Sudan's President Omar al-Bashir says a possible indictment against him for war crimes threatens to derail Darfur peace talks.
Speaking in Ghana's capital, Accra Thursday, Mr. Bashir said an indictment would prompt Darfur rebel groups to distance themselves from the talks.
He also said it would threaten Sudan's democratic transformation as political parties prepare for elections next year and would have what he called a "catastrophic" impact on regional stability.
Prosecutors at the International Criminal Court have accused Sudan's president of masterminding a campaign of rape, murder and deportation in Darfur, and have asked the court to issue a warrant for Mr. Bashir's arrest.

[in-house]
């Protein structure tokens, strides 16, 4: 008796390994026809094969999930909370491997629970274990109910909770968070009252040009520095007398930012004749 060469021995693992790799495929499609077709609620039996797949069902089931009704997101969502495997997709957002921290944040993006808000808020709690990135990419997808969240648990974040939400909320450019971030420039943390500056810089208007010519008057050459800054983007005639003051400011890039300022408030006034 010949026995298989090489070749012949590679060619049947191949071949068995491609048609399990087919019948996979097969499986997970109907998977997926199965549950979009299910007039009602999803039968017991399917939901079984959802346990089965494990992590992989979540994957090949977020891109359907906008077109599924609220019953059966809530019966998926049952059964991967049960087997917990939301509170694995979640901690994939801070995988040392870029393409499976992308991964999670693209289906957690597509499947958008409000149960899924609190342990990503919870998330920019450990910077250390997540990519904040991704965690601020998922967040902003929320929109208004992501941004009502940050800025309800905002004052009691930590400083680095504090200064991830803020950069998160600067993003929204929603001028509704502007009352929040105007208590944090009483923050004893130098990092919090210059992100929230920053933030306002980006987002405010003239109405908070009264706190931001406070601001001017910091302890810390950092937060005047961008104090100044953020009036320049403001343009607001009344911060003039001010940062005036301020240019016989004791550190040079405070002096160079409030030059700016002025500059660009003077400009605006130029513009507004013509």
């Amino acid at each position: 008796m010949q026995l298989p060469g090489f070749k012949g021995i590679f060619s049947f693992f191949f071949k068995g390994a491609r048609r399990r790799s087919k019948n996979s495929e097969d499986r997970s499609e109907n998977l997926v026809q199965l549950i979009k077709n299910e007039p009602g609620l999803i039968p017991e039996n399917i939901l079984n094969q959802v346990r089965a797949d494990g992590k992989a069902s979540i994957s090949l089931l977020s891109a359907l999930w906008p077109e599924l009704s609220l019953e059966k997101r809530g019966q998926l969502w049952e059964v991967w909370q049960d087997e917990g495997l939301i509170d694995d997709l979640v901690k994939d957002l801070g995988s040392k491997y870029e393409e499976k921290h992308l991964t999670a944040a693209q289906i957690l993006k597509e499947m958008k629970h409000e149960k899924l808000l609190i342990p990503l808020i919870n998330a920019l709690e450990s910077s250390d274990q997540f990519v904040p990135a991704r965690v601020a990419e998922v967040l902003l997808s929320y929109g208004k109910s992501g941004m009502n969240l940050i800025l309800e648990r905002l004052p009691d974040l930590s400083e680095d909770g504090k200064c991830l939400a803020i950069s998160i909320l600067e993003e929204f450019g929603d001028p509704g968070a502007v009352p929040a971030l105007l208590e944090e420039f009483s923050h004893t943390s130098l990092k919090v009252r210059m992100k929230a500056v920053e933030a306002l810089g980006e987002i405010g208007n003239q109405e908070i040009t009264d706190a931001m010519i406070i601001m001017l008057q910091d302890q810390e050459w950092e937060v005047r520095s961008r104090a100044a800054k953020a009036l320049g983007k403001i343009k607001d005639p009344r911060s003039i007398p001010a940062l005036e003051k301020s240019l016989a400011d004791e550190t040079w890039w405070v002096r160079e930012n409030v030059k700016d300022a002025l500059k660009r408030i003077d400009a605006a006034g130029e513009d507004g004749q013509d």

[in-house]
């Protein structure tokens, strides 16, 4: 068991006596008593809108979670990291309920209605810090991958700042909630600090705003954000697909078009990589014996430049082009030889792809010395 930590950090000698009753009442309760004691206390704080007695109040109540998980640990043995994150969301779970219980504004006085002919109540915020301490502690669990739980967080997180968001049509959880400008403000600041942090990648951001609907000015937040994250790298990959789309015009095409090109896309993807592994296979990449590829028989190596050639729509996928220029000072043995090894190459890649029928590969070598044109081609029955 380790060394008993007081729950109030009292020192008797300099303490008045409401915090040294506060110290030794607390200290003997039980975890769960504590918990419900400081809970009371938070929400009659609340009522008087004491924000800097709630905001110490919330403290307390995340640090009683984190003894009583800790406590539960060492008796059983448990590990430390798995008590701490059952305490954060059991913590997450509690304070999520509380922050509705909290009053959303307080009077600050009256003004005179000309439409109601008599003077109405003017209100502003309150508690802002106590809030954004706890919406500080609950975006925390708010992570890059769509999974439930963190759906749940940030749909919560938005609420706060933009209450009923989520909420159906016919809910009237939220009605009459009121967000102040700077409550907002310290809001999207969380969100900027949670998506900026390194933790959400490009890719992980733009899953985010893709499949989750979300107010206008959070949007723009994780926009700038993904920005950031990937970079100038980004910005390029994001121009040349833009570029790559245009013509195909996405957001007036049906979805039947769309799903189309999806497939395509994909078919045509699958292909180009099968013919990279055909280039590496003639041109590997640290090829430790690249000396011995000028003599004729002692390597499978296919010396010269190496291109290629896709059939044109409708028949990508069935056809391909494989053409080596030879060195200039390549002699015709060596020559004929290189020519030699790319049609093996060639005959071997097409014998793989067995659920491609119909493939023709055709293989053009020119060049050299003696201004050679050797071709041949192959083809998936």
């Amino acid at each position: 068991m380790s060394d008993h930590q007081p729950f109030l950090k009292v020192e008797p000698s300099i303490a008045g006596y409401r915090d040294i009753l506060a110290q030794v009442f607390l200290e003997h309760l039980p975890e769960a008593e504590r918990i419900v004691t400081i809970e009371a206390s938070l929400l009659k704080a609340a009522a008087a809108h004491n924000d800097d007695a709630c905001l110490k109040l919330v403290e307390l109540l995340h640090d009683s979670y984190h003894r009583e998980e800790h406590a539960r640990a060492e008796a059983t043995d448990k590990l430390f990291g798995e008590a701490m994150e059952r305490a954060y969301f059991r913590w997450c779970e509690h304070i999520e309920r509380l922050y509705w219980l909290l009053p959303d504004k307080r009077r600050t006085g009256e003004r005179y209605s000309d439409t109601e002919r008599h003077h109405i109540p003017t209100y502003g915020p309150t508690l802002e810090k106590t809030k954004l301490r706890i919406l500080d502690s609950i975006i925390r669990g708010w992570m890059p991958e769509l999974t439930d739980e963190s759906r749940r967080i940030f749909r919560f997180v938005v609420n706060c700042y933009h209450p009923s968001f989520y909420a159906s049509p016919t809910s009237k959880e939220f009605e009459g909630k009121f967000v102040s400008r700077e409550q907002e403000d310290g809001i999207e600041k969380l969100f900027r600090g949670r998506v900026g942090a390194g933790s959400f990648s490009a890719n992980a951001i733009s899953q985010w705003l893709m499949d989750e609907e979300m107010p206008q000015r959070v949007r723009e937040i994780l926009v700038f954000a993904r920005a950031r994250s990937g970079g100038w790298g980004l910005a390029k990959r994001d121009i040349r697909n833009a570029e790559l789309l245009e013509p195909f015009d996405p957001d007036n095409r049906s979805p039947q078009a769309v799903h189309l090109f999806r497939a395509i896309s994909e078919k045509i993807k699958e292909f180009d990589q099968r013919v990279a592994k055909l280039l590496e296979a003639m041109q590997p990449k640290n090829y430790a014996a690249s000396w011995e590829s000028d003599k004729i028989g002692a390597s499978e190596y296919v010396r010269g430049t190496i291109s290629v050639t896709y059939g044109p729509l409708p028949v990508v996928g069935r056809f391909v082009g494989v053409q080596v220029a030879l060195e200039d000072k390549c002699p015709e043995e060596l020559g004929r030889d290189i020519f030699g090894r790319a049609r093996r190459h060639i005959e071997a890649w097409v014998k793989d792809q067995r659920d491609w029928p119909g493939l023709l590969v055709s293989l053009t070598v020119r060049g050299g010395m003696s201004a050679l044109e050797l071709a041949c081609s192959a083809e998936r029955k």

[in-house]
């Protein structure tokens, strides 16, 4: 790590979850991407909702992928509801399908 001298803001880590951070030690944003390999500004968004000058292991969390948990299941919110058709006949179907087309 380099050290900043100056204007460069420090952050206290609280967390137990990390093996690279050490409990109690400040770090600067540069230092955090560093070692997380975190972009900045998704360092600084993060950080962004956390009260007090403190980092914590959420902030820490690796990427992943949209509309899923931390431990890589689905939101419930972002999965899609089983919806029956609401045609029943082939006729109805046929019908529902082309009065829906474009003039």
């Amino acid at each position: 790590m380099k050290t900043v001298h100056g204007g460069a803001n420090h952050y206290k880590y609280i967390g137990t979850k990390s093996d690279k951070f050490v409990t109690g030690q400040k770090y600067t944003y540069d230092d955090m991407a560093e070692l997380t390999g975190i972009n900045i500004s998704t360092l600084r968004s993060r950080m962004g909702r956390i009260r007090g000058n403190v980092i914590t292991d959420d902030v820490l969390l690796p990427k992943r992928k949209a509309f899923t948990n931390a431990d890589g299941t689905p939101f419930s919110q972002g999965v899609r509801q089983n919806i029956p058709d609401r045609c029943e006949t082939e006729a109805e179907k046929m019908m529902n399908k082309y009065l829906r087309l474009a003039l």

The court has not made a decision on the request.
The African Union and Arab League are seeking to have case postponed.
Mr. Bashir denies the charges against him, and Sudan has refused to cooperate with the court.
The Darfur conflict began in 2003, when ethnic African minority rebels took up arms against Sudan's Arab-led government and state-backed Arab militias.
The United Nations says the five-year conflict has killed more than 200,000 people and displaced some 2.5 million others. Sudan has accused Western governments and media of exaggerating the conflict, and says only about 10,000 people have died.
Mr. Bashir comments Thursday came at the opening of a two-day summit of African, Caribbean and Pacific leaders.
Some information for this report was provided by AP and Reuters.